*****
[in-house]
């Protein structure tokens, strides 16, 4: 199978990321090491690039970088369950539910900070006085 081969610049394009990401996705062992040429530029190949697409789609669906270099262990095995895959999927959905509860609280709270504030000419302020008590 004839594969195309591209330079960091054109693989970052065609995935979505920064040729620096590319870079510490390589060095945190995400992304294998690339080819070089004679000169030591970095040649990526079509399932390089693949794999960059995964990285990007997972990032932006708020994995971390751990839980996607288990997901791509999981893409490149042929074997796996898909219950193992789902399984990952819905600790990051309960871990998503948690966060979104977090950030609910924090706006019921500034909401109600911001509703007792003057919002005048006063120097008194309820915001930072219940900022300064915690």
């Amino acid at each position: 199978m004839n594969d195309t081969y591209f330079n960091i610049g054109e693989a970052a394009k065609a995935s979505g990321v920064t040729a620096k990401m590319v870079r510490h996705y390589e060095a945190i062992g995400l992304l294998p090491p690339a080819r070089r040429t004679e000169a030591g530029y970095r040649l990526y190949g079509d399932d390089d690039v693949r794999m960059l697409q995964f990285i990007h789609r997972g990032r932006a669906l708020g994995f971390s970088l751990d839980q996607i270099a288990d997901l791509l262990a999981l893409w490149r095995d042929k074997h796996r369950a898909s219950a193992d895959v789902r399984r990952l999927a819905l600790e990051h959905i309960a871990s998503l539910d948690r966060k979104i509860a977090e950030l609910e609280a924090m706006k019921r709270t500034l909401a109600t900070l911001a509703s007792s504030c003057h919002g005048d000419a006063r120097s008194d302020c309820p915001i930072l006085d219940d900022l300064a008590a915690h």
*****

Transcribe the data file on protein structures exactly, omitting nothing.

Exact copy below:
[in-house]
């Protein structure tokens, strides 16, 4: 199978990321090491690039970088369950539910900070006085 081969610049394009990401996705062992040429530029190949697409789609669906270099262990095995895959999927959905509860609280709270504030000419302020008590 004839594969195309591209330079960091054109693989970052065609995935979505920064040729620096590319870079510490390589060095945190995400992304294998690339080819070089004679000169030591970095040649990526079509399932390089693949794999960059995964990285990007997972990032932006708020994995971390751990839980996607288990997901791509999981893409490149042929074997796996898909219950193992789902399984990952819905600790990051309960871990998503948690966060979104977090950030609910924090706006019921500034909401109600911001509703007792003057919002005048006063120097008194309820915001930072219940900022300064915690």
């Amino acid at each position: 199978m004839n594969d195309t081969y591209f330079n960091i610049g054109e693989a970052a394009k065609a995935s979505g990321v920064t040729a620096k990401m590319v870079r510490h996705y390589e060095a945190i062992g995400l992304l294998p090491p690339a080819r070089r040429t004679e000169a030591g530029y970095r040649l990526y190949g079509d399932d390089d690039v693949r794999m960059l697409q995964f990285i990007h789609r997972g990032r932006a669906l708020g994995f971390s970088l751990d839980q996607i270099a288990d997901l791509l262990a999981l893409w490149r095995d042929k074997h796996r369950a898909s219950a193992d895959v789902r399984r990952l999927a819905l600790e990051h959905i309960a871990s998503l539910d948690r966060k979104i509860a977090e950030l609910e609280a924090m706006k019921r709270t500034l909401a109600t900070l911001a509703s007792s504030c003057h919002g005048d000419a006063r120097s008194d302020c309820p915001i930072l006085d219940d900022l300064a008590a915690h």